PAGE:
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Hoping for a modern-day reoccurrence of Purim's miraculous story of redemption from a Persian ruler, a Jerusalem-based kabbalist hopes to battle Iranian President Mahmoud Ahmadinejad's nuclear threat with children's prayers.
On Sunday at the Succat David elementary school, Rabbi David Batzri, head of the Shalom Yeshiva, launched a nationwide campaign to enlist 10,000 young children in a prayer rally against Ahmadinejad before Purim.
"The children are praying that God annul any negative heavenly decree against the Jewish people," said Rabbi Yitzhak Batzri, the kabbalist's son. He denied that the children were praying for Ahmadinejad's death.
"Rabbinic homiletic literature tells the story of how Mordechai the Jew got 10,000 little children to wear sackcloth and ashes and pray that God would foil Haman's diabolical plans," Yitzhak Batzri said. "Their prayers prevented a calamity. My father hopes to do the same against Ahmadinejad."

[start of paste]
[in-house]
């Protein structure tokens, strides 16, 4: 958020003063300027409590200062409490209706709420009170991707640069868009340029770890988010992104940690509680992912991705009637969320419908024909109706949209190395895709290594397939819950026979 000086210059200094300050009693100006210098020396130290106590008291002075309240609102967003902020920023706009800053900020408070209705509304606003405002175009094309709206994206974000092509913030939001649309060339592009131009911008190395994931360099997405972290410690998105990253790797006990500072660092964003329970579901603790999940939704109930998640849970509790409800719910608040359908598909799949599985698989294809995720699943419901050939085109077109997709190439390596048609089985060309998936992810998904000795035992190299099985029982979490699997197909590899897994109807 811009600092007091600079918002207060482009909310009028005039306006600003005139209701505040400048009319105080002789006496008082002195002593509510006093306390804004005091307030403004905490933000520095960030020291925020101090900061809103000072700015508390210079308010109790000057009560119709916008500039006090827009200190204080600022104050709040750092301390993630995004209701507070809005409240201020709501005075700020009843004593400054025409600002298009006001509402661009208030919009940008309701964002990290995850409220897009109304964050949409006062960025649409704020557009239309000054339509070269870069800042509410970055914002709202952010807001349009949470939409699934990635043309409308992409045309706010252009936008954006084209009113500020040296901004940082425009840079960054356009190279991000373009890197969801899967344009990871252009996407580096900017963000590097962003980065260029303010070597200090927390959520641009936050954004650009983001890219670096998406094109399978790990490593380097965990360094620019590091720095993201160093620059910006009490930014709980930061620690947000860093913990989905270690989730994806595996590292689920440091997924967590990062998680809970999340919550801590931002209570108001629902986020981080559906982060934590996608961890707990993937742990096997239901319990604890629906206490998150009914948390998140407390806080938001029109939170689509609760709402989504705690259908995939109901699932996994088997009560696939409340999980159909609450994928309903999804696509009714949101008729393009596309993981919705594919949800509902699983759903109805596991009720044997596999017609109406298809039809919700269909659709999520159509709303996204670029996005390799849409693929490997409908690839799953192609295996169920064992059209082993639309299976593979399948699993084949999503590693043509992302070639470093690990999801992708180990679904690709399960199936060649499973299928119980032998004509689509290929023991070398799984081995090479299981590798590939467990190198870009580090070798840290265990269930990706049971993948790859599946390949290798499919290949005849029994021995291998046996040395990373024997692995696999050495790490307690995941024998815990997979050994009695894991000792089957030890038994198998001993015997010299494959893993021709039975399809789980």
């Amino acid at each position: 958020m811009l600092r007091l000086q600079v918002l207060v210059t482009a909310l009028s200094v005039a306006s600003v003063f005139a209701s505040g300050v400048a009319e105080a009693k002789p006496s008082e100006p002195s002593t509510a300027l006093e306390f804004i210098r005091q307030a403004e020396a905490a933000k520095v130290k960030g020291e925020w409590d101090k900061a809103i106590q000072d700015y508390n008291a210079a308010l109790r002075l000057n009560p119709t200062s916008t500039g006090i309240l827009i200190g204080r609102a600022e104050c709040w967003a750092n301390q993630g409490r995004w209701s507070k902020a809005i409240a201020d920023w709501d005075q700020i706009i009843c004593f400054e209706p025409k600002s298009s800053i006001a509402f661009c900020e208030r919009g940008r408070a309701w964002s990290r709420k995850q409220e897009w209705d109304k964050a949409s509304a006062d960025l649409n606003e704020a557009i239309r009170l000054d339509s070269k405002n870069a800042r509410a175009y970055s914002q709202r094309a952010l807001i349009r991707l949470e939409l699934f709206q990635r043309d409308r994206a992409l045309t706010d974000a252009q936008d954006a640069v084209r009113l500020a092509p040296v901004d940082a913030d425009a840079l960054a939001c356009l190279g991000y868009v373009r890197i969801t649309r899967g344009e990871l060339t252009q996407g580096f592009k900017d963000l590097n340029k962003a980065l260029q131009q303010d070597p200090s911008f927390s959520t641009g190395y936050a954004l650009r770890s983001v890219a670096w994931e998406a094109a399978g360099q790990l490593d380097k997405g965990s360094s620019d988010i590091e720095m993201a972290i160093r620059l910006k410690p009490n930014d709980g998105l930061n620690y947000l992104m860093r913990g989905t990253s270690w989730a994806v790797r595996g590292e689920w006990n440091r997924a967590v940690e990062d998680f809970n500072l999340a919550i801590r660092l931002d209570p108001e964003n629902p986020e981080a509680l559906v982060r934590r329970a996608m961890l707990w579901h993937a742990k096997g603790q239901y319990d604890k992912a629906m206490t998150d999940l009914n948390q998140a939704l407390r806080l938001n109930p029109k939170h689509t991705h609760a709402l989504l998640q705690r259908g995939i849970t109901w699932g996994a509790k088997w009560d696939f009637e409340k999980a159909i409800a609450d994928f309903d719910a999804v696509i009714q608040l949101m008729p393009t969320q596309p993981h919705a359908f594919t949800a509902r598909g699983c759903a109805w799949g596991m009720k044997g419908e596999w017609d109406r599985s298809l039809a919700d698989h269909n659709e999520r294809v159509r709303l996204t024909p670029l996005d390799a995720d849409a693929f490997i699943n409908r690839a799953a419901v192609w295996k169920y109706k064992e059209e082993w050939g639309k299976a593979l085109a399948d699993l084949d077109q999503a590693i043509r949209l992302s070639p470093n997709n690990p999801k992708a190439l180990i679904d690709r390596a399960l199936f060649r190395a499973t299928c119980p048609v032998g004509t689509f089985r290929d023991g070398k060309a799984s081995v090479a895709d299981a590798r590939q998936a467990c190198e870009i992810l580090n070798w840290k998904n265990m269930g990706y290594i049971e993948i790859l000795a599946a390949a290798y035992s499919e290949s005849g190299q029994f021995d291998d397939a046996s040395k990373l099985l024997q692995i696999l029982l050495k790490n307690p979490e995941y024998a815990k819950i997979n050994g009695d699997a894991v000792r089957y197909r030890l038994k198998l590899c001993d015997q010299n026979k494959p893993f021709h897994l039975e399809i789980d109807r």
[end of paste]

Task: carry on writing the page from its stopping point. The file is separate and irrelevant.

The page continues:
In recent years, the Iranian president has repeatedly called for Israel to be "wiped off the map." Iran's push for nuclear capability has raised fears in Israel that Ahmadinejad may soon be capable of carrying out his threat.
Batzri's prayer rally is an expression of many Jews' concern that the Iranian nuclear threat poses a real danger to Israel's existence. But not all Jewish leaders agreed with Batzri's methods.
A spokesman for the Eda Haredit attacked Batzri's endeavor, saying: "We must not incite the nations of the world against us."
"Obviously, we must not cooperate with people like Ahmadinejad. But we also must not encourage the nations to attack us," added the source, who helped blackball the group of Natorei Karta members who took part in Ahmadinejad's recent Holocaust denial conference.
Yitzhak Batzri rejected the criticism, saying: "No one has the right to criticize the prayers of a righteous person."
On Monday, David Batzri will be in Beersheba to rally more children to his cause.